As I consulted with my reference materials, it looked like it was going to take a lot of fabric to create a timeless look that honored the age of our house. The same timeless look that keeps furniture from fading. The same voluminous drapes that led to a pretty heated conversation between Miss Scarlett and Mammy, as well as a hilarious spoof by Carol Burnett.
In desperation I turned to the search engines of the Internet. And as you could have predicted, found some validation for a surprising Victorian concept: keep it simple.
In later years of the Victorian era, some homes were incorporating touches of global élan, such as silks embroidered in India. In order to show off the craftsmanship and beauty of the fabrics, they simply attached rings to the top of the fabric and let it hang from a rod. No big pleats, gathered valances, or fringes. Tassels, yes, but in a much more restrained style than one would have expected. The fabric I want to use is embroidered, making it a nice fit with this style philosophy.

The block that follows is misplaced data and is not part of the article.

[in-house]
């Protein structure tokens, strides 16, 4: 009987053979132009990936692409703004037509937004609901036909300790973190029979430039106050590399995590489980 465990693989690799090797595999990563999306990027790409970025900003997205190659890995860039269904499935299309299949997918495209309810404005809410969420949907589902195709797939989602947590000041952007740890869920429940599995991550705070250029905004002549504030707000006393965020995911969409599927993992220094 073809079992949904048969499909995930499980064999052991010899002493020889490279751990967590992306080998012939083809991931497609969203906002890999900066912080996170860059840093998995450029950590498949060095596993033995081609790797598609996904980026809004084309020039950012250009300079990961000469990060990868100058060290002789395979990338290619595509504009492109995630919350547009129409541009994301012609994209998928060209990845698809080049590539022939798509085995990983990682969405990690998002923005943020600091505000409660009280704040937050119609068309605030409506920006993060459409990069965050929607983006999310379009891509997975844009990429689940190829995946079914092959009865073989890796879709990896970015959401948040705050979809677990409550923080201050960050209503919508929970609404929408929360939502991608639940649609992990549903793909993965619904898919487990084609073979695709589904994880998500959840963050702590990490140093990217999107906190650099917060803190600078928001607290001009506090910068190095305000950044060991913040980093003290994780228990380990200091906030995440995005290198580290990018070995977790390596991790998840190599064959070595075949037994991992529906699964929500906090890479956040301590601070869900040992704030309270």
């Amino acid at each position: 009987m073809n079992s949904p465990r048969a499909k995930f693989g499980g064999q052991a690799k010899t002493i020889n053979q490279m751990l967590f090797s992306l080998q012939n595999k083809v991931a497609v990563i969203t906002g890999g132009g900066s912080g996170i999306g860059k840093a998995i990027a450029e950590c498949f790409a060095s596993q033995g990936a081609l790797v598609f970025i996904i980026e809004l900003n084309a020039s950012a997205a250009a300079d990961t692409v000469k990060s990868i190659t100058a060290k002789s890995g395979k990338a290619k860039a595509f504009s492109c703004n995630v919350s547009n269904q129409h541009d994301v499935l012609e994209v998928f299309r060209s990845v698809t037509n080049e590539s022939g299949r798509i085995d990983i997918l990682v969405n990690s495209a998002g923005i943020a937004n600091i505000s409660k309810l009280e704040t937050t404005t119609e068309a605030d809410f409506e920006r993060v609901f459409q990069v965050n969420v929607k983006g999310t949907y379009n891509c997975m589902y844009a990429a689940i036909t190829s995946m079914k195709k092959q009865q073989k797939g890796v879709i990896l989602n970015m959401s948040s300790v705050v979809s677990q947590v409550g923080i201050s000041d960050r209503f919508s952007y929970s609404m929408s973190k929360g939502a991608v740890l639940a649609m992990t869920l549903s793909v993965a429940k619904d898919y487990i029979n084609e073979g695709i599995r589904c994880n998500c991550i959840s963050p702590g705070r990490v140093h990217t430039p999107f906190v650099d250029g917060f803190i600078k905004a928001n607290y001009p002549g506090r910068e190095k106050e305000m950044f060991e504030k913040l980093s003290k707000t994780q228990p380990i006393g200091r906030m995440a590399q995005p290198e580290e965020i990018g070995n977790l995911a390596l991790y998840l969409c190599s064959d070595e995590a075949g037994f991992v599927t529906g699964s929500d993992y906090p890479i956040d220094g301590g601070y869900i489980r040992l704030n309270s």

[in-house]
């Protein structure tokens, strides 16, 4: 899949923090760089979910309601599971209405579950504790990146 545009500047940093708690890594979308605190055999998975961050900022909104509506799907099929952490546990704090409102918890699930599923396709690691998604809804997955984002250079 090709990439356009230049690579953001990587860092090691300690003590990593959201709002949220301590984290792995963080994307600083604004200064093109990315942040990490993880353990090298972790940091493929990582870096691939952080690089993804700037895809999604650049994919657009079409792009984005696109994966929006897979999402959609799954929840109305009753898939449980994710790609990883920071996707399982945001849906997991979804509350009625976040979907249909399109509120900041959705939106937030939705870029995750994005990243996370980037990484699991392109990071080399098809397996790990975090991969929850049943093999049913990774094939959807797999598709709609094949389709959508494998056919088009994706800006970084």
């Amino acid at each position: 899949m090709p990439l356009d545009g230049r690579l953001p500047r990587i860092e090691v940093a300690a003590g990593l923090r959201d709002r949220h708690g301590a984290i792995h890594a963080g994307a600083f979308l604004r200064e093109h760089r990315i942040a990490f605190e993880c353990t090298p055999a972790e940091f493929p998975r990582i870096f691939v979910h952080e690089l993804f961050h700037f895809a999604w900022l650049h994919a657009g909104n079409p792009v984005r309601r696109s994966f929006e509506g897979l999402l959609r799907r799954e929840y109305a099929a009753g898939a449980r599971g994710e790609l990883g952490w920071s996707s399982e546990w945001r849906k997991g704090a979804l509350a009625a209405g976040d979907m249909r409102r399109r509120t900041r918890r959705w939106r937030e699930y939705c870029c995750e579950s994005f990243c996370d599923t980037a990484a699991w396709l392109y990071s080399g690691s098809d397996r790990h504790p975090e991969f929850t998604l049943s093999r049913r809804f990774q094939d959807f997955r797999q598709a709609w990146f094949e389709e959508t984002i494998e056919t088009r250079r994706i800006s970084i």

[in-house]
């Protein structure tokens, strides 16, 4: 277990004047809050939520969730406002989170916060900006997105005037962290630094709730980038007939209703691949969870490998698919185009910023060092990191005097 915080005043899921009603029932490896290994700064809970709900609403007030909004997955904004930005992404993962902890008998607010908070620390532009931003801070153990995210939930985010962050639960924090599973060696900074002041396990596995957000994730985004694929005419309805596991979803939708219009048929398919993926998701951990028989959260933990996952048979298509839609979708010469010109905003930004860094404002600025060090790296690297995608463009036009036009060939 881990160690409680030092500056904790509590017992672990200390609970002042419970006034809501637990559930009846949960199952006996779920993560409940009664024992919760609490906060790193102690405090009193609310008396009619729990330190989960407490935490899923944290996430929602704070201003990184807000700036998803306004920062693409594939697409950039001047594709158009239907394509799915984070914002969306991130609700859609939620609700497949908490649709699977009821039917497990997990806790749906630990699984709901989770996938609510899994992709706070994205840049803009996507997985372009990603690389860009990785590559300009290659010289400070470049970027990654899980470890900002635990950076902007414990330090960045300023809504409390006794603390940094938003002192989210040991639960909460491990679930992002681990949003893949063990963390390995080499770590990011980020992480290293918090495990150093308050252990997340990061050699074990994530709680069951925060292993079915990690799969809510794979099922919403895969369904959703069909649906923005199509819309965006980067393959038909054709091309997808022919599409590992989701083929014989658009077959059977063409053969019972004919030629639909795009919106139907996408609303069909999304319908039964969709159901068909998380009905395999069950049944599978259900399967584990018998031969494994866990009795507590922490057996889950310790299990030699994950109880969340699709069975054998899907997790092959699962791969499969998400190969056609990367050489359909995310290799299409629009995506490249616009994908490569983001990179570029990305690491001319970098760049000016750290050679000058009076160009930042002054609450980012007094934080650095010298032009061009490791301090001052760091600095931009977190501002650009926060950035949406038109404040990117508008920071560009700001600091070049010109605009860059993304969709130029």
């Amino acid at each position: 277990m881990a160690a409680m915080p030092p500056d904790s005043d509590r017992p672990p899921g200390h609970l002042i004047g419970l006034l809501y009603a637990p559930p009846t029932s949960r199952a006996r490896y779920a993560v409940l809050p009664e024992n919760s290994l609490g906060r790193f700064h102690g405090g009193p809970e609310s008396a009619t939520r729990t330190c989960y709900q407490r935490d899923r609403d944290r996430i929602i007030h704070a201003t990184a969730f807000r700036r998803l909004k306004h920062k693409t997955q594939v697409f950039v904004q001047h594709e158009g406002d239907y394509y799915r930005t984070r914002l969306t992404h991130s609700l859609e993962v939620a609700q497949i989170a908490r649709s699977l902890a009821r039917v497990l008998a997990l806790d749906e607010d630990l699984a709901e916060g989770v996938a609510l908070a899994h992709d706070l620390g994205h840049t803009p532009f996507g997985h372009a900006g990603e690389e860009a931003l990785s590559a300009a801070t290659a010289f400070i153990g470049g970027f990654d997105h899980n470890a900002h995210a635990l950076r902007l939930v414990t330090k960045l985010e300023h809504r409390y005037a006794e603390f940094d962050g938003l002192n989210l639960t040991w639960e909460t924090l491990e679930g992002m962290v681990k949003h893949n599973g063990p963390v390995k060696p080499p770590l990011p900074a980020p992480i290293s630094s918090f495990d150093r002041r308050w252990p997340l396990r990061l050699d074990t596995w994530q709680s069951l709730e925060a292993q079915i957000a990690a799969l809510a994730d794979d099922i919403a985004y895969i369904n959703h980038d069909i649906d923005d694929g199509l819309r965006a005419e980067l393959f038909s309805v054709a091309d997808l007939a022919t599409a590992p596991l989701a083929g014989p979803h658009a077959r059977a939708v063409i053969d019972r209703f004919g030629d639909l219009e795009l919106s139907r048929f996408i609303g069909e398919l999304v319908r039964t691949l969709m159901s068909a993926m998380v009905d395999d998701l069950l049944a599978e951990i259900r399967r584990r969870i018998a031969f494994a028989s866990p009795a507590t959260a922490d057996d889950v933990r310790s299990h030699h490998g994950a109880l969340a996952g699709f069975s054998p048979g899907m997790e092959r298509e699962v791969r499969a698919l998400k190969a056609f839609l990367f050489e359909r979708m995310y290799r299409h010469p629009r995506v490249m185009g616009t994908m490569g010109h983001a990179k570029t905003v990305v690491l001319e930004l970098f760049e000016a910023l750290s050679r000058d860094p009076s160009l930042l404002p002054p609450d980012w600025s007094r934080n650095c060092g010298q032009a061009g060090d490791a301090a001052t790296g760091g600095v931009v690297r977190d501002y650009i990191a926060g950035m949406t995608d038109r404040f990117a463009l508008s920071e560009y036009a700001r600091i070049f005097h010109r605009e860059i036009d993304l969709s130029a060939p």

We interrupt this post for a brief display of full frontal nerdity: What is the Victorian era? That phrase refers to the years in which Queen Victoria sat on the throne in England. Hers was a pretty long reign, from 1837 to 1901. Many fashions, both for people and places, were influenced by her own style, summarized in the term Victorian. Here in the United States, it took a couple of years for the fashions of Europe to be embraced. Edith Wharton makes some pretty neat references to this in her works, detailing the wardrobes that would be ordered in England, only to be kept in their packaging for two years before it was considered acceptable to wear them out in public, lest the peers be scandalized by the fashion-forward frocks. So here on our side of the pond, one could safely assume that our own Victorian era probably stretched into 1903 or 04. Just saying.
Back to the post now, I now had a way to create window treatments that could fulfill our mission of staying true to the spirit of the house without turning into a museum of misued tassels (better known as cat toys). Finally!
Measurements taken, yardage calculated, and sale price in hand, the fabric was ordered. It arrives later this week.
What’s the next step? Stay tuned as we share.